Full Circle: Building Sustainable Food Ecosystems
This month, we turn our Startup Profile to the issue of food waste. Clarity Mapengo is the co-founder of FruityXFusion – developing an innovative alternative to single-use plastics, using rejected fruits. In the following Q&A she shares her experience developing FruityXFusion and her thoughts on building more resilient food ecoystems.
Q: What problem or challenge is FruityXFusion working to solve?
South Africans use between 30 to 50 kg of plastic per person per year. Most plastic waste is single-use and usually ends up in marine ecosystems (entangling and threatening aquatic life forms). Single-use plastics take years to breakdown and even when they do, it is generally into smaller pieces of plastic. On the other hand, 44% of produced fruit and vegetables are lost to landfills, where they result in the production of greenhouse gases that further pollutes the environment. The perishable nature of fruits and vegetables makes it a more mammoth challenge for producers and retailers. Over the years, innovative technologies have been developed to curb the losses; however, the food wastage is still significant.
Q: How are you innovating to solve that challenge?
Our ideology involves designing biodegradable packaging material/utensils made with commercially rejected fruits such as deformed, discoloured, overripe, mechanically damaged fruits. Most of these rejected fruits would otherwise eventually end up in landfills. This alternative environmentally-friendly solution will reduce the utilisation of single-use plastic and size of greenhouse gas-producing landfills. Since this solution is based on abundant raw materials of reduced or zero commercial value, their production and pricing will be comparable to single-use plastic.
Q: How did the idea and insight for FruityXFusion emerge?
As curious scientists, we are always researching the trends around biosciences. In 2018, my co-founder Humbulani Emmanuel Nekhudzhiga and I realised that the quantity of fresh produce disposed of as waste by the local market was too significant to disregard. Most of the products were deemed overripe and commercially unacceptable to consumers. In that very same year, the World Wide Fund for Nature released statistics on the usage of single-use plastics and its impact on the environment – primarily aquatic life. Upon gathering more information about the food waste problem in South Africa, we came across an overwhelming statistic, i.e. 10 million tonnes of food go to waste annually of which 70% is fruits, vegetables and cereals and about 90% of the waste is disposed of as landfills.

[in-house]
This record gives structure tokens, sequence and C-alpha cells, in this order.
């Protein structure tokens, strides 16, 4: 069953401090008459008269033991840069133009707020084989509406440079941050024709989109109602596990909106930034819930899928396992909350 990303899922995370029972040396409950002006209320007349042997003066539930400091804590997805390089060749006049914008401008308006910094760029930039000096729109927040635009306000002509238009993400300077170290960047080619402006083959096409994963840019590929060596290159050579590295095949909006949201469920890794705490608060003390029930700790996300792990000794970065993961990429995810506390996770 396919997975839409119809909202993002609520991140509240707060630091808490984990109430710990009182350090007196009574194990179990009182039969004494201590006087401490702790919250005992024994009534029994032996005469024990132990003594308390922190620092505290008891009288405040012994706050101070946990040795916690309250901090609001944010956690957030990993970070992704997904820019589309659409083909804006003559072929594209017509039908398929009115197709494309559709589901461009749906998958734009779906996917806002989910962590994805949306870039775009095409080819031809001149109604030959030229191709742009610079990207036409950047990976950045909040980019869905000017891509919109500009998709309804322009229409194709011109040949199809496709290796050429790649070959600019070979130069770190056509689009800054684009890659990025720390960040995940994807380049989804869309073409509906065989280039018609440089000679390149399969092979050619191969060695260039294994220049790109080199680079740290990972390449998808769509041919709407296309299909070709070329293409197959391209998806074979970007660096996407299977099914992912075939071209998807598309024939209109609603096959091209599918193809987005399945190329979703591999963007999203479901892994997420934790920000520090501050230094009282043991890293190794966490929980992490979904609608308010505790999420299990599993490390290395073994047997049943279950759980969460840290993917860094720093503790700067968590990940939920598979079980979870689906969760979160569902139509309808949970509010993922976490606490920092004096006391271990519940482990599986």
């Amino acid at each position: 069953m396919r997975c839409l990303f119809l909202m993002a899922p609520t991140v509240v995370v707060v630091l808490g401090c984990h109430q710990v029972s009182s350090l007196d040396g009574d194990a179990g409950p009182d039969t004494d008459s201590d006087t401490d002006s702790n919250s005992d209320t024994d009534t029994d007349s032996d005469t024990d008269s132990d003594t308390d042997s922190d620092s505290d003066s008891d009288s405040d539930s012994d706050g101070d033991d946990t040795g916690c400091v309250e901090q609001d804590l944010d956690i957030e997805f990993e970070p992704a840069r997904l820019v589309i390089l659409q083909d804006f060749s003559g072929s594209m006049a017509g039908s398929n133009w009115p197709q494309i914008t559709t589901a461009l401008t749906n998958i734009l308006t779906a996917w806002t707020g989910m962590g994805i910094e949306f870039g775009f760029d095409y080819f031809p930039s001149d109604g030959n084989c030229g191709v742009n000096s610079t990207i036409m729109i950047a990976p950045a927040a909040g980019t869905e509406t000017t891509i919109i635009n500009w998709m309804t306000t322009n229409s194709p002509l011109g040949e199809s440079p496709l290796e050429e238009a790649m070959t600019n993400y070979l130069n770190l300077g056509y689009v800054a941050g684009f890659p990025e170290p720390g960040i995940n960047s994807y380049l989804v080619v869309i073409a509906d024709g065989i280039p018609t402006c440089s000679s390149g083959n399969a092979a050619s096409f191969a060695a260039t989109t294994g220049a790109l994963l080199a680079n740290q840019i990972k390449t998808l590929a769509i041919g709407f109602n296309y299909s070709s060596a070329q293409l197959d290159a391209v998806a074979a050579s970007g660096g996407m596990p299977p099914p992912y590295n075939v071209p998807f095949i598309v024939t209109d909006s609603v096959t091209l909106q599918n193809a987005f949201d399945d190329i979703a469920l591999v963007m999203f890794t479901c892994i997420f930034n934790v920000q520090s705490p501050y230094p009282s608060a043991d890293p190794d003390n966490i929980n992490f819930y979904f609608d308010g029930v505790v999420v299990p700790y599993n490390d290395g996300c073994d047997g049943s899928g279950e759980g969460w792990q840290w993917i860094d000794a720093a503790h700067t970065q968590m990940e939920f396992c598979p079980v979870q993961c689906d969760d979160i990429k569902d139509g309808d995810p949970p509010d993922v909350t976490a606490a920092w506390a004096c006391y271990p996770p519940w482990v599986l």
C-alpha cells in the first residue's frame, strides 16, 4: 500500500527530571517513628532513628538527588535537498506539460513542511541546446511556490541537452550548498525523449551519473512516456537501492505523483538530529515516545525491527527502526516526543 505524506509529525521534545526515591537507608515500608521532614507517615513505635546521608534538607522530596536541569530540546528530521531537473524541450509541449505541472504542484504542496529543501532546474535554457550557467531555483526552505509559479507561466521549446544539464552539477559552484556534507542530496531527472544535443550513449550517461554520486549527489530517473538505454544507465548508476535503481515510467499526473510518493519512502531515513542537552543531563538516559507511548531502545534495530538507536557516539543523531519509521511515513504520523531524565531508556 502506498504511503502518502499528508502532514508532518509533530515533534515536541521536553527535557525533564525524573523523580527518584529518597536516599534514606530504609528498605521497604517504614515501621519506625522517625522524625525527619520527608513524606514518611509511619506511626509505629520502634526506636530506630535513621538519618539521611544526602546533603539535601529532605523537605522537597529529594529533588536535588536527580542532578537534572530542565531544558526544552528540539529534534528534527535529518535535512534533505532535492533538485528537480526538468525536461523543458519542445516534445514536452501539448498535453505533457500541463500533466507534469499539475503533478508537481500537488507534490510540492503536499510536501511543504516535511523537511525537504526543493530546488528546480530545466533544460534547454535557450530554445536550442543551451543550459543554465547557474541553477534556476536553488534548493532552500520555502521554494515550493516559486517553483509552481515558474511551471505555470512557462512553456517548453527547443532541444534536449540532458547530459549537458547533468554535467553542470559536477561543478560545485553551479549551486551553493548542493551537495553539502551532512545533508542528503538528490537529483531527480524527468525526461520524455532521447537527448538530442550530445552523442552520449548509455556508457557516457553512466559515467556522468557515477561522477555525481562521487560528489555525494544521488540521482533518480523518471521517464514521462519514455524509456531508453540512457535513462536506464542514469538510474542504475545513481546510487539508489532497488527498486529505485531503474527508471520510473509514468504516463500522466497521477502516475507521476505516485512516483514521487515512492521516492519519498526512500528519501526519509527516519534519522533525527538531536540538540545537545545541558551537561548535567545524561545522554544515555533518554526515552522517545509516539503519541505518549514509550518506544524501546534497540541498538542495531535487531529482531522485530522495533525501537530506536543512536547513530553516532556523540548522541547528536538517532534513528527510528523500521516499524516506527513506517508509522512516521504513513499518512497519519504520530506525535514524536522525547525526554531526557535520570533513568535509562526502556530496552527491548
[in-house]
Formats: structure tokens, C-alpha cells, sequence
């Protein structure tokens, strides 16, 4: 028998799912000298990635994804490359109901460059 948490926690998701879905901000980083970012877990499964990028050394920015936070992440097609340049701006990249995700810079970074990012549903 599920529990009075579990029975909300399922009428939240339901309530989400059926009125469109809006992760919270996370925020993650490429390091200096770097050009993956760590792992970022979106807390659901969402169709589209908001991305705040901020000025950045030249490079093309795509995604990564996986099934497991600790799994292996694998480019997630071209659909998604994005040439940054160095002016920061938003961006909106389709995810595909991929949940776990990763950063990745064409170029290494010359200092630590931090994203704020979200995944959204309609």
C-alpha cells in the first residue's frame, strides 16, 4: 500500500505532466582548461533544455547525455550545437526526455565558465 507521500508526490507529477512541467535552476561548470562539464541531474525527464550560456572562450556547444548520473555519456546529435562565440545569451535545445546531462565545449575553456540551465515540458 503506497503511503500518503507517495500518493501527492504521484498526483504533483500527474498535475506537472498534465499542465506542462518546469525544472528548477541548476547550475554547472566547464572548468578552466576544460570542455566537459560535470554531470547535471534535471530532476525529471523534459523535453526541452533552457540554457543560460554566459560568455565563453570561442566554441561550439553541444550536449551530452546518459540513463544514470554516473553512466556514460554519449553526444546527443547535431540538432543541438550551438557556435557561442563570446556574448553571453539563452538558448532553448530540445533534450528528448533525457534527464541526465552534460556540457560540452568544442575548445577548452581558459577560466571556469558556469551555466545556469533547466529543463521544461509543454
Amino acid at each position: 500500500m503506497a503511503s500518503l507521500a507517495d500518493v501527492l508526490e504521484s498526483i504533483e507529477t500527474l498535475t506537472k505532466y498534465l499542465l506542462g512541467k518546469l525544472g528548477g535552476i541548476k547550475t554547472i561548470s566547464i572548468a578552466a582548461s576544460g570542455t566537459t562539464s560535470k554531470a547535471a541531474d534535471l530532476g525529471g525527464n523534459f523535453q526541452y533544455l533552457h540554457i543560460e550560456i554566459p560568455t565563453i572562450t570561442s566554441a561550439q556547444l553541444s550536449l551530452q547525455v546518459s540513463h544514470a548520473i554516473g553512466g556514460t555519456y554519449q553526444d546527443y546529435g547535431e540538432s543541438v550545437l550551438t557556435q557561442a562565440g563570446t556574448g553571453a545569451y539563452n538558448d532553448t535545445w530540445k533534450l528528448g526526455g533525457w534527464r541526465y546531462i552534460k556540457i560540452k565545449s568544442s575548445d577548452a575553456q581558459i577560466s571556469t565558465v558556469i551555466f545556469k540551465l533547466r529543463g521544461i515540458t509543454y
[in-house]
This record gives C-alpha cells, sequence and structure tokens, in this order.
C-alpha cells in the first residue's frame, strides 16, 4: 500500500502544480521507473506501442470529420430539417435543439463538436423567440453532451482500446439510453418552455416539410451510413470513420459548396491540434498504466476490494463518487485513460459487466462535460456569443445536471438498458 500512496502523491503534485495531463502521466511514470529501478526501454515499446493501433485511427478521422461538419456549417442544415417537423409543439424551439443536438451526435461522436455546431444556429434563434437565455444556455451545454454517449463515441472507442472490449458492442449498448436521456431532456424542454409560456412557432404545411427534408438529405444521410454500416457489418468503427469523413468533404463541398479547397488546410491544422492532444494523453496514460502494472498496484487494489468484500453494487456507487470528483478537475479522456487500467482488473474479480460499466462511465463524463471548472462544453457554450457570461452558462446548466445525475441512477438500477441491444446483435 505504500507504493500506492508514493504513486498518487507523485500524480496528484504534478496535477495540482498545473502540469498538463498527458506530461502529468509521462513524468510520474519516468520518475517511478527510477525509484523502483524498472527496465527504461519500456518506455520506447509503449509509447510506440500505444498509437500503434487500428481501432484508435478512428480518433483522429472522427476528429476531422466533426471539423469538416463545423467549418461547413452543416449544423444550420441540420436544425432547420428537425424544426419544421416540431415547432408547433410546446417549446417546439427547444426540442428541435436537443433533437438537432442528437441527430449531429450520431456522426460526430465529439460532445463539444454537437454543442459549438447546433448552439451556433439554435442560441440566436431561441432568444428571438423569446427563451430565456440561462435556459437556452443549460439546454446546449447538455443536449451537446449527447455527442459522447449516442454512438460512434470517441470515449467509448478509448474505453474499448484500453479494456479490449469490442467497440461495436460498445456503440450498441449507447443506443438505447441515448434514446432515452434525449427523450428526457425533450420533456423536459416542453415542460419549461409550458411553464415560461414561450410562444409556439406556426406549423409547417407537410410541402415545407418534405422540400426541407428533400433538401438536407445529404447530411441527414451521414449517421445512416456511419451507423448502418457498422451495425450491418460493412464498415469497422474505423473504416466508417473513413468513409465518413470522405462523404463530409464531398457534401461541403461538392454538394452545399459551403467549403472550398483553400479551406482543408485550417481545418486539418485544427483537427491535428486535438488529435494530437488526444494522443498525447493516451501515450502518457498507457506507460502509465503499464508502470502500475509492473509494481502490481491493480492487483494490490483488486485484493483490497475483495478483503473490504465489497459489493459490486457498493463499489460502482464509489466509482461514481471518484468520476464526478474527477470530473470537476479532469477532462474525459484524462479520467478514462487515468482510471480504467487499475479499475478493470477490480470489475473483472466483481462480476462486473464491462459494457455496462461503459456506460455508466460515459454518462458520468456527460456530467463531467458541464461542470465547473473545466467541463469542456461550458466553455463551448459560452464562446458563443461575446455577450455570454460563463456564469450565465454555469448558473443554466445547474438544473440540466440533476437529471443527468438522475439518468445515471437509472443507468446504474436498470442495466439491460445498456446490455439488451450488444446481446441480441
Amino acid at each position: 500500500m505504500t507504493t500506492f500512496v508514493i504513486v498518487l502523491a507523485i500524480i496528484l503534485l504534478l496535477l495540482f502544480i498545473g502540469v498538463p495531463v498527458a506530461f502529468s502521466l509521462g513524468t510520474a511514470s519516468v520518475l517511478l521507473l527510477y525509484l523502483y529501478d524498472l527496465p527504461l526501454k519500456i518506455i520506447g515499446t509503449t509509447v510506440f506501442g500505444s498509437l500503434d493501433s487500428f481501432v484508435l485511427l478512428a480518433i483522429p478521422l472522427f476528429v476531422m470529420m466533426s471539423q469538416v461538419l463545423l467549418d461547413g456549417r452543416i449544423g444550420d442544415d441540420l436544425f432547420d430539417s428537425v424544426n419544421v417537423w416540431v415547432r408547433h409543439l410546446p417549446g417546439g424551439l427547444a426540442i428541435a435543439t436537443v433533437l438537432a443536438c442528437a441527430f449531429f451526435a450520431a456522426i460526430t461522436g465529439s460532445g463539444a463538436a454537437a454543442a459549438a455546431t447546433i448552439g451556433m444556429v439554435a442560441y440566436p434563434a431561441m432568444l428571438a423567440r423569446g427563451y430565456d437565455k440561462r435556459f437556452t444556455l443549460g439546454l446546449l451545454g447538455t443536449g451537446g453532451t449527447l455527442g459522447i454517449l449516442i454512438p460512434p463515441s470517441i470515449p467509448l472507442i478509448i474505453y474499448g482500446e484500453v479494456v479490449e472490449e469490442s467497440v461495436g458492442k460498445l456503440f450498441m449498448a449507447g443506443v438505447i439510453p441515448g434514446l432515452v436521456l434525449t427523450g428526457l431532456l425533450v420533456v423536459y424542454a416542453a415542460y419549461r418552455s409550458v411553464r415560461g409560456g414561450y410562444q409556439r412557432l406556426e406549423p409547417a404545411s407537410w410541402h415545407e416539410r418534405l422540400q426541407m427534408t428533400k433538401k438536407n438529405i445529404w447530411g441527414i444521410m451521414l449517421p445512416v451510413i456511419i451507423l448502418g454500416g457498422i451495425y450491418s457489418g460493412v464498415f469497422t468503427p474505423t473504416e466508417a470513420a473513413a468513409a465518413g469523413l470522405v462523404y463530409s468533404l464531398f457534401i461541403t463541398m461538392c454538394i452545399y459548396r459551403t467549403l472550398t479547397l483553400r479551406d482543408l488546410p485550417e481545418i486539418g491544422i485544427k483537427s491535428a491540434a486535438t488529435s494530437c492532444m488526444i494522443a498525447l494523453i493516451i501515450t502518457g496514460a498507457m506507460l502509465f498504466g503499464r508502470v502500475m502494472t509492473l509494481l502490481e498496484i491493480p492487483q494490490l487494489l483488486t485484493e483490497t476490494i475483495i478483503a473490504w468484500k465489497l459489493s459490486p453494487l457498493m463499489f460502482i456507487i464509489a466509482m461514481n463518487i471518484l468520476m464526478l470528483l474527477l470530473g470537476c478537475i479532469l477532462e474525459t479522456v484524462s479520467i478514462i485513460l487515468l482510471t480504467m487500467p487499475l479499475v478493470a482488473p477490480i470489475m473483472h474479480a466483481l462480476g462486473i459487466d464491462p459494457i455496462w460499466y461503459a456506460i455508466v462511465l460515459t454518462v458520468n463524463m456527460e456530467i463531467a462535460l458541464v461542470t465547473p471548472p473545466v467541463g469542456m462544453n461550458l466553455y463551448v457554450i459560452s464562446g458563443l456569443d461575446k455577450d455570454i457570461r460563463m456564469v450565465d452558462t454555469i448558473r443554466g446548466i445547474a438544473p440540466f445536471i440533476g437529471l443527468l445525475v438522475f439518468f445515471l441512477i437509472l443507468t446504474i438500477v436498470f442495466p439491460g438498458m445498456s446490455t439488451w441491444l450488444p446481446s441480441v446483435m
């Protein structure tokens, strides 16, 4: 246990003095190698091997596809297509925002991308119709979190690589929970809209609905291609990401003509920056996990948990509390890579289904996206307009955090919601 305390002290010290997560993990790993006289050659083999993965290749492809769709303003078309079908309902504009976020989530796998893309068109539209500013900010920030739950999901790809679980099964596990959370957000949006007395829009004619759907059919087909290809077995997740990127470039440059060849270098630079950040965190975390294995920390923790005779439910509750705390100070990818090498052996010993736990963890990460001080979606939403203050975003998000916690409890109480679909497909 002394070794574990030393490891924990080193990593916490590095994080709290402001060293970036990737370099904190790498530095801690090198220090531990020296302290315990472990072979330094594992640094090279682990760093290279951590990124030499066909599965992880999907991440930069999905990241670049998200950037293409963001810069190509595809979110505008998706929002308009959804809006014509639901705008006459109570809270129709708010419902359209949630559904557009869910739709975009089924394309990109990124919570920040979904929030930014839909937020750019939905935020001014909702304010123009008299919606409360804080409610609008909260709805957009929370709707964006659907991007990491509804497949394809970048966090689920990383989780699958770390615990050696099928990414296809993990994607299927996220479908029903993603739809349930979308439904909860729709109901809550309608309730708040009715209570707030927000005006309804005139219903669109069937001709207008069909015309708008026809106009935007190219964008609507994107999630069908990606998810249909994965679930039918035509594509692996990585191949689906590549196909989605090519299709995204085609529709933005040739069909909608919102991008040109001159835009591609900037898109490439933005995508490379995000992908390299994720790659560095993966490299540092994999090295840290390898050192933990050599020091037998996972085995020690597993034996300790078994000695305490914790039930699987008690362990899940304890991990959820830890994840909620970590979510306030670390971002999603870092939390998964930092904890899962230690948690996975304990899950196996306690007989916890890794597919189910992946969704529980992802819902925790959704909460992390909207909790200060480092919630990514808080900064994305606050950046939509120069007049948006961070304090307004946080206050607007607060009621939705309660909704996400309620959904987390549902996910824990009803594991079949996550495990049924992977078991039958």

While there are technologies upstream (refrigeration, drying, modified atmosphere packaging) to reduce annual fresh produce losses, we realised that actions should also be implemented downstream to reduce food waste accumulation. FruityXFusion became a feasible idea to curb the bizarre statistics (in food waste, global warming and marine life). In 2020 we managed to have a viable prototype and proof of concept.
What are the biggest opportunities for collaborative innovation that you see in the food waste space?
Several key stakeholders in the industrial ecosystem could partner and foster a more practical approach in boosting the circular economy while curbing the challenges of food waste from various points across the supply chain. We believe that if the entire industry collaborates, impactful change is imminent. By entire the industry, we mean the full cycle – from the farmers/producers, companies supplying farming resources, retailers, food product manufacturers, research institutes, start-ups and consumers.
Q: How can we foster collaboration across sectors and across borders to grow innovation around food waste and creating more circular economies across food ecosystems?
Research institutes and start-ups play a huge role in such collaborations. Research institutes can play a decisive role in linking or bridging the gap between educational institutes and the industry. We are all parts of the same wheel seeking to promote sustainable and effective production processes. Within organisations in the food industry space, there is a need to refine the intrapreneurship environment to inspire and allow young minds to bring their ideas to light without feeling exploited. Science and technology are too complex to tackle food waste’s challenges from one angle without possibly neglecting/creating a problem in another space. Therefore collaboration across borders & sectors can assist in curbing the possible challenges from different directions. Governments, industries and research institutes need to make funds available for start-ups because effective entrepreneurship and intrapreneurship is the fastest way to foster innovation around food waste and create more circular economies across food ecosystems